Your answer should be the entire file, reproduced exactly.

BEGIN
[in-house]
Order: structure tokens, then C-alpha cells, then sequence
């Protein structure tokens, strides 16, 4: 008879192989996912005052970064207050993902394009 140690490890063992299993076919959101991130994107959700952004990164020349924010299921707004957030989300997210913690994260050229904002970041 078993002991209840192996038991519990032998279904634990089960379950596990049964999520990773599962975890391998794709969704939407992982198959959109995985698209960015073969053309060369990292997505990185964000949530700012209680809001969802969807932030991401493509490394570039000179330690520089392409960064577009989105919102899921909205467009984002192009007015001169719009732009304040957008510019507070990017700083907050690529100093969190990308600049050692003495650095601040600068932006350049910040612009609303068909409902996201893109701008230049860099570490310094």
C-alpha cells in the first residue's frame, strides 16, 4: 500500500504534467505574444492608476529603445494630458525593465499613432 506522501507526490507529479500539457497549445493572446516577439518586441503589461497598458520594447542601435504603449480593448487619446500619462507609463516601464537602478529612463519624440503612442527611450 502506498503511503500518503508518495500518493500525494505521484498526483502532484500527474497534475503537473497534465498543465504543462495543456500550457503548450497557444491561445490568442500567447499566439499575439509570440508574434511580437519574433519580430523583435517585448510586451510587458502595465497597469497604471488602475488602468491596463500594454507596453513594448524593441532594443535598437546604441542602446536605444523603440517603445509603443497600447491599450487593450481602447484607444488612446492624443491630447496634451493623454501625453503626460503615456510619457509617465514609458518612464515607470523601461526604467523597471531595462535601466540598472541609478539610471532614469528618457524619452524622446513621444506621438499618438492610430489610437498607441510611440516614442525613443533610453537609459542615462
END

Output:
[in-house]
Order: structure tokens, then C-alpha cells, then sequence
């Protein structure tokens, strides 16, 4: 008879192989996912005052970064207050993902394009 140690490890063992299993076919959101991130994107959700952004990164020349924010299921707004957030989300997210913690994260050229904002970041 078993002991209840192996038991519990032998279904634990089960379950596990049964999520990773599962975890391998794709969704939407992982198959959109995985698209960015073969053309060369990292997505990185964000949530700012209680809001969802969807932030991401493509490394570039000179330690520089392409960064577009989105919102899921909205467009984002192009007015001169719009732009304040957008510019507070990017700083907050690529100093969190990308600049050692003495650095601040600068932006350049910040612009609303068909409902996201893109701008230049860099570490310094």
C-alpha cells in the first residue's frame, strides 16, 4: 500500500504534467505574444492608476529603445494630458525593465499613432 506522501507526490507529479500539457497549445493572446516577439518586441503589461497598458520594447542601435504603449480593448487619446500619462507609463516601464537602478529612463519624440503612442527611450 502506498503511503500518503508518495500518493500525494505521484498526483502532484500527474497534475503537473497534465498543465504543462495543456500550457503548450497557444491561445490568442500567447499566439499575439509570440508574434511580437519574433519580430523583435517585448510586451510587458502595465497597469497604471488602475488602468491596463500594454507596453513594448524593441532594443535598437546604441542602446536605444523603440517603445509603443497600447491599450487593450481602447484607444488612446492624443491630447496634451493623454501625453503626460503615456510619457509617465514609458518612464515607470523601461526604467523597471531595462535601466540598472541609478539610471532614469528618457524619452524622446513621444506621438499618438492610430489610437498607441510611440516614442525613443533610453537609459542615462